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AEG Southern California Chapter
April 2022 Meeting


***Tuesday, April 05, 2022***

Download the Announcement


APRIL 2022
DINNER MEETING
ANNOUNCEMENT

DATE: Tuesday, April 5, 2022

SPEAKER: Dean Francuch, PG, CEG
Senior Associate
Shannon & Wilson, Inc.

TOPIC: BNSF Railway Southern "Transcon" Mainline Dual Track Bridge Replacement over the Mojave River, Victorville, California

PLACE: Victorio's Ristorante
10901 Victory Blvd
North Hollywood, CA 91606

DATE/TIME: Tuesday, April 05, 2022
5:45pm - Social Hour
6:45pm - Dinner
7:30pm – AEG Business
7:45pm - Speaker

COST: $40 AEG members
$45 Non-Members
$20 for students with a valid student ID.

REGISTER: https://aegsocal.brownpapertickets.com/

ATTENTION! PLEASE REGISTER BY 11.00am, MONDAY, APRIL 4. REGISTERING WILL ALLOW US TO GIVE THE RESTAURANT AN ACCURATE HEADCOUNT. IF THE ESTIMATE IS WRONG, THE SECTION WILL EITHER PAY FOR DINNERS NOT CONSUMED OR SOME MEMBERS WON'T EAT.

Abstract
The Burlington Northern Santa Fe (BNSF) Railway needed to replace two aging steel truss bridges on their southern “Transcon” mainline. The bridges, built in 1886 and 1923, which carry approximately 80 trains a day, required upgrading to handle heavier and more frequent loads. They were also plagued with static electricity discharge from low-hanging high-tension wires from Los Angeles Department Water and Power electrical transmission lines. The static electricity affected maintenance on the bridge, as railway workers would receive electrical shocks while working on the bridge superstructure. The new bridge would be a two track at-grade combination concrete and steel structure, with foundations and abutments designed to carry a future 3rd track. Additionally, approximately 2000 feet of track would need to be realigned, which required 700 linear feet of new cuts up to 40 feet high, in granitic bedrock.

Geologic and environmental conditions for the bridge included foundation excavation into shallow granitic bedrock, subsurface delineation between granitic boulders vs. in-place bedrock, and exploration constrained by frequent train traffic and access to either side of the bridge over the Mojave River, which has year-round water flow in this location due to the shallow bedrock. Exploration techniques included both continuous core drilling in the abutment areas, and test pits within the river alluvium. For the cut slopes, a detailed mapping program was completed to determine potential daylighted joints.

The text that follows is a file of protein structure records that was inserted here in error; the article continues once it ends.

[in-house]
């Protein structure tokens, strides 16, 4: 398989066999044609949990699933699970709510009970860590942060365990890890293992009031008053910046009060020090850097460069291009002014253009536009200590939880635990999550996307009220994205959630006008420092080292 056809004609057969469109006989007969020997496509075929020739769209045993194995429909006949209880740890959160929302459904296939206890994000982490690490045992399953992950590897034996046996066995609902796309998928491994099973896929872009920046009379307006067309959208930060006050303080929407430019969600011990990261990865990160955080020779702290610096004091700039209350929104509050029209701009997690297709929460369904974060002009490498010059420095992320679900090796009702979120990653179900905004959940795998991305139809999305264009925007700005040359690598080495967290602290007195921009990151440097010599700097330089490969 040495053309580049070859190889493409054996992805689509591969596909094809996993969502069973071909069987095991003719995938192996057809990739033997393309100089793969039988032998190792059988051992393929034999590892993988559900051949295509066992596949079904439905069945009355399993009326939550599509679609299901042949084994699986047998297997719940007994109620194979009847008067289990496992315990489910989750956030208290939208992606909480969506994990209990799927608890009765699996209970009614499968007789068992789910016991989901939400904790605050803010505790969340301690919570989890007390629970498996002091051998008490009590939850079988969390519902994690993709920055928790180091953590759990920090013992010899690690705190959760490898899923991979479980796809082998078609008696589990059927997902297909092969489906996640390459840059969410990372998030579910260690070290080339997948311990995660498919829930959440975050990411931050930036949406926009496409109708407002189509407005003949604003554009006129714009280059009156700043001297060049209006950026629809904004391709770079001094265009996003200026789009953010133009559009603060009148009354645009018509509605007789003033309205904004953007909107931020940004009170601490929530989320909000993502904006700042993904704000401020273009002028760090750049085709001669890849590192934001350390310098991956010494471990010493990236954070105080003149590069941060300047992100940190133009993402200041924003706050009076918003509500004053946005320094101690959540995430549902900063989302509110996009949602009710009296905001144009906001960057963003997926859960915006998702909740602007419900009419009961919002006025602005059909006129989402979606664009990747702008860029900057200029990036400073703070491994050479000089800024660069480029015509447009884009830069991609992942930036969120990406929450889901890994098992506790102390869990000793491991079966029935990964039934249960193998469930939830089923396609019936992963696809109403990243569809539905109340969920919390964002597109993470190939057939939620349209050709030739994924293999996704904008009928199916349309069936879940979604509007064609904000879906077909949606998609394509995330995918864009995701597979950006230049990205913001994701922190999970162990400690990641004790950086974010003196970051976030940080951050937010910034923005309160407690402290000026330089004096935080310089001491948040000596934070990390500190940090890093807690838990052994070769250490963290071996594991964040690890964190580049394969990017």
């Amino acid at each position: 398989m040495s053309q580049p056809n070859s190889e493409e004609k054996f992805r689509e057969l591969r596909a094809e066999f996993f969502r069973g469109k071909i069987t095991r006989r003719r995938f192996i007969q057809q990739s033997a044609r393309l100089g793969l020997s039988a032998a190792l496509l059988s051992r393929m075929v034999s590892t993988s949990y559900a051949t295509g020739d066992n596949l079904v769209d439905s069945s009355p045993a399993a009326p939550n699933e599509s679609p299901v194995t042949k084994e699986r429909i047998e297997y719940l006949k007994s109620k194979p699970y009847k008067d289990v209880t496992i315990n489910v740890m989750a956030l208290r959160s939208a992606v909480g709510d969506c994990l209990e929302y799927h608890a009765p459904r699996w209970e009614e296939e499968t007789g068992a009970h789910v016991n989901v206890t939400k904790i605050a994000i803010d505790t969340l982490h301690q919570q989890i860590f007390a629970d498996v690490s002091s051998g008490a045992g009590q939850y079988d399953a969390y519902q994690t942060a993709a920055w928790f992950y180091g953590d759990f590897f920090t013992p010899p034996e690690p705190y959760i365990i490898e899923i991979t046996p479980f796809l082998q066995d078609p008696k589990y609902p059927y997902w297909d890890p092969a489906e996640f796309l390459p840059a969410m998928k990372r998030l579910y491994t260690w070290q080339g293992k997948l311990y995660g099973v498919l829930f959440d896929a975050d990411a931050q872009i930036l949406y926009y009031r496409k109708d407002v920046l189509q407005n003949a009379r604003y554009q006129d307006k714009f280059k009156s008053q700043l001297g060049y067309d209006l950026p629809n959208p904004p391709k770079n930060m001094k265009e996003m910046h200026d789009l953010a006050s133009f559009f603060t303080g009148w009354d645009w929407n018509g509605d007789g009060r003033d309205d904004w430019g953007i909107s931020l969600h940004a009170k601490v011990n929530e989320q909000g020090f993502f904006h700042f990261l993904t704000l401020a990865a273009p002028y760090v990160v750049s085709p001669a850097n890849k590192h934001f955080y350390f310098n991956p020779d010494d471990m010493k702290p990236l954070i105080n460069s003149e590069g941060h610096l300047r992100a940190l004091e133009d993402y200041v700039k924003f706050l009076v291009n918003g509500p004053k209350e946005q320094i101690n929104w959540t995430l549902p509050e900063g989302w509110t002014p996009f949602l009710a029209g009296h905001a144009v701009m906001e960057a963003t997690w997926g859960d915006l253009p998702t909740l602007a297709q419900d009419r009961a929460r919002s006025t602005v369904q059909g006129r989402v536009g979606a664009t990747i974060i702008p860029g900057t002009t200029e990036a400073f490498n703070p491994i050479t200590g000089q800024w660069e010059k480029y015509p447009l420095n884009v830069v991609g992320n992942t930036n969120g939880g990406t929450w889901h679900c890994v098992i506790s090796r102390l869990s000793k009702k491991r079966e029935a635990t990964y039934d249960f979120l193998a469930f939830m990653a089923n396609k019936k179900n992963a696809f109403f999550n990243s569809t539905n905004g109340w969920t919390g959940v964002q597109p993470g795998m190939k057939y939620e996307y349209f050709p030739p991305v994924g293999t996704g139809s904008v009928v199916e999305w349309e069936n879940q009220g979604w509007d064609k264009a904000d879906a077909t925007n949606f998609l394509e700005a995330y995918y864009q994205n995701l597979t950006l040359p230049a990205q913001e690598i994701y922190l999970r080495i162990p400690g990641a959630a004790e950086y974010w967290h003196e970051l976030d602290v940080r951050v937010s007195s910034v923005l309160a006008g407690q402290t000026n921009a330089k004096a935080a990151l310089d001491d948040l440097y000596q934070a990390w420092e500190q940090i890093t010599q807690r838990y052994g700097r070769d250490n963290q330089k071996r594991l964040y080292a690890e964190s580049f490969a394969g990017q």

Starting in November 2019, construction of the new railroad bridge required erection of a temporary access span on the west side of the existing railroad bridge for cranes and equipment used to build the new bridge as well as disassemble the existing bridges. Access road construction to the temporary bridge required the stabilization of the existing tracks, building a 10-foot-high retaining wall with a series of rock bolts drilled below the existing tracks while trains were running. The new bridge required a central pier founded in the granitic bedrock below the river channel alluvium. Because of the uncertainty of the alluviumbedrock contact, specialized drilling techniques, as well as full-time geologic observation were required to assure that the pier was founded in bedrock and not on alluvial boulders. Explosives were used to create the new cuts in granite on the east side of the new alignment. Careful planning was required during blasting to ensure that the adjacent active track was undisturbed. The new bridge was completed and opened to train traffic in March 2021.
 
Speaker Biography
Over the past 35 years, Dean has been actively conducting and managing projects involving geotechnical engineering and engineering geology for engineered facilities ranging from landfills, mines, transportation corridors, as well as residential and commercial developments. For the last 12 years, Dean's professional experience has had a greater focus on railroad-related geologic and geotechnical problems in the western U.S., working on locations in southern and northern California, Nevada, Montana, Arizona, and Colorado. Dean also previously worked part-time as a licensed locomotive engineer for the Fillmore & Western Railway in Ventura County, which allowed him to use his railroad operations knowledge to help develop effective geotechnical solutions for mainline railroad operations. Dean earned his B.S. in Geology from Cal State Northridge in 1987, and attended graduate classes at Cal State Los Angeles, San Diego State, Cal Poly Pomona, and University of Nevada, Reno.